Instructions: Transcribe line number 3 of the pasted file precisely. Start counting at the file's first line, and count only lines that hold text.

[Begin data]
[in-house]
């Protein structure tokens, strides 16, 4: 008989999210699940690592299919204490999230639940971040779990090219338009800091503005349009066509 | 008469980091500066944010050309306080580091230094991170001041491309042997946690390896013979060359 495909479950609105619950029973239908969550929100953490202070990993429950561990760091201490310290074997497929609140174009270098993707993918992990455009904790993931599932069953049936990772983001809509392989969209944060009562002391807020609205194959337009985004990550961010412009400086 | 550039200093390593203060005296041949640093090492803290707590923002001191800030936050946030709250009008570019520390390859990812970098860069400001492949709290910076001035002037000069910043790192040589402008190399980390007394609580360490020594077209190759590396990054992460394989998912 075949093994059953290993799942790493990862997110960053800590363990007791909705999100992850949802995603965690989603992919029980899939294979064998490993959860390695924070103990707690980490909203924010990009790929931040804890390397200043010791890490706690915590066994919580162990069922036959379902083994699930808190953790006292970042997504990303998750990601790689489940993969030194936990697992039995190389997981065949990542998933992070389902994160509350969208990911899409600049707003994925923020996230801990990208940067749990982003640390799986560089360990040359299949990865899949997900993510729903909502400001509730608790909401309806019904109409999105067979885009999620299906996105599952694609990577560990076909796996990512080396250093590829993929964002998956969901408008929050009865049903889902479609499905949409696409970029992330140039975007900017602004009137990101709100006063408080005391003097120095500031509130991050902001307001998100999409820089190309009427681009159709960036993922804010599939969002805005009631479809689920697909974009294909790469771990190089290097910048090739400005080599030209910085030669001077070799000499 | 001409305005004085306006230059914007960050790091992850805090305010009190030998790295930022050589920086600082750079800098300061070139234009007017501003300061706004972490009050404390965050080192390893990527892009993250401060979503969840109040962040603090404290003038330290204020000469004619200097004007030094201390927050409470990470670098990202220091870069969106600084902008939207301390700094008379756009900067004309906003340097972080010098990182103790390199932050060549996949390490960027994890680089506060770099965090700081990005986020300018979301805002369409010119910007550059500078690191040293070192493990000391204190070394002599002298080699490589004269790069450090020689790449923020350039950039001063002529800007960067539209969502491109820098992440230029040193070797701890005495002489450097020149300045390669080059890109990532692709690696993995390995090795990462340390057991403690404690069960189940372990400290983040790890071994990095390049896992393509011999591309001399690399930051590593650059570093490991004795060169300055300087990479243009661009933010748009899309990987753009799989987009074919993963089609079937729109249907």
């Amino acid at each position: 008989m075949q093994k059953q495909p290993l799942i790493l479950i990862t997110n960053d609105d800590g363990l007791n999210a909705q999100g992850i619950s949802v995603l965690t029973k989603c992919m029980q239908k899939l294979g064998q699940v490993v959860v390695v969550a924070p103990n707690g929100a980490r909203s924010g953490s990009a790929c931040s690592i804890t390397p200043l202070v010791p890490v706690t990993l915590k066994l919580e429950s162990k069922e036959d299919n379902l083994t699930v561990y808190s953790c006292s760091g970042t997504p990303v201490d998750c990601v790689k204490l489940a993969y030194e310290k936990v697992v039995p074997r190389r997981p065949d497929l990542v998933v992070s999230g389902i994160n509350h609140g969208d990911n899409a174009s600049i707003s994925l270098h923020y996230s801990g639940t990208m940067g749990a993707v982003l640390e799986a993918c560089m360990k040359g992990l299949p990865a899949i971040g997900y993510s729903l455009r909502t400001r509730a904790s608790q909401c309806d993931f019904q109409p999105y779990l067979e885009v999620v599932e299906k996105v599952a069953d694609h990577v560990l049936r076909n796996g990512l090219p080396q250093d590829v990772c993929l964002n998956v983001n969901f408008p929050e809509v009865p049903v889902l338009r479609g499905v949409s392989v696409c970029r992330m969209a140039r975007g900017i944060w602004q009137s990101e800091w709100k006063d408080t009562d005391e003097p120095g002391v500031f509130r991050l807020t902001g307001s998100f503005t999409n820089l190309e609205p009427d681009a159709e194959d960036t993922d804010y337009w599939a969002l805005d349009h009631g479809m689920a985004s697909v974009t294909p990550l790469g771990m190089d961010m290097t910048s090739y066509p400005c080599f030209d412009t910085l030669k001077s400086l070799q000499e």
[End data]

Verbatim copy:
């Amino acid at each position: 008989m075949q093994k059953q495909p290993l799942i790493l479950i990862t997110n960053d609105d800590g363990l007791n999210a909705q999100g992850i619950s949802v995603l965690t029973k989603c992919m029980q239908k899939l294979g064998q699940v490993v959860v390695v969550a924070p103990n707690g929100a980490r909203s924010g953490s990009a790929c931040s690592i804890t390397p200043l202070v010791p890490v706690t990993l915590k066994l919580e429950s162990k069922e036959d299919n379902l083994t699930v561990y808190s953790c006292s760091g970042t997504p990303v201490d998750c990601v790689k204490l489940a993969y030194e310290k936990v697992v039995p074997r190389r997981p065949d497929l990542v998933v992070s999230g389902i994160n509350h609140g969208d990911n899409a174009s600049i707003s994925l270098h923020y996230s801990g639940t990208m940067g749990a993707v982003l640390e799986a993918c560089m360990k040359g992990l299949p990865a899949i971040g997900y993510s729903l455009r909502t400001r509730a904790s608790q909401c309806d993931f019904q109409p999105y779990l067979e885009v999620v599932e299906k996105v599952a069953d694609h990577v560990l049936r076909n796996g990512l090219p080396q250093d590829v990772c993929l964002n998956v983001n969901f408008p929050e809509v009865p049903v889902l338009r479609g499905v949409s392989v696409c970029r992330m969209a140039r975007g900017i944060w602004q009137s990101e800091w709100k006063d408080t009562d005391e003097p120095g002391v500031f509130r991050l807020t902001g307001s998100f503005t999409n820089l190309e609205p009427d681009a159709e194959d960036t993922d804010y337009w599939a969002l805005d349009h009631g479809m689920a985004s697909v974009t294909p990550l790469g771990m190089d961010m290097t910048s090739y066509p400005c080599f030209d412009t910085l030669k001077s400086l070799q000499e």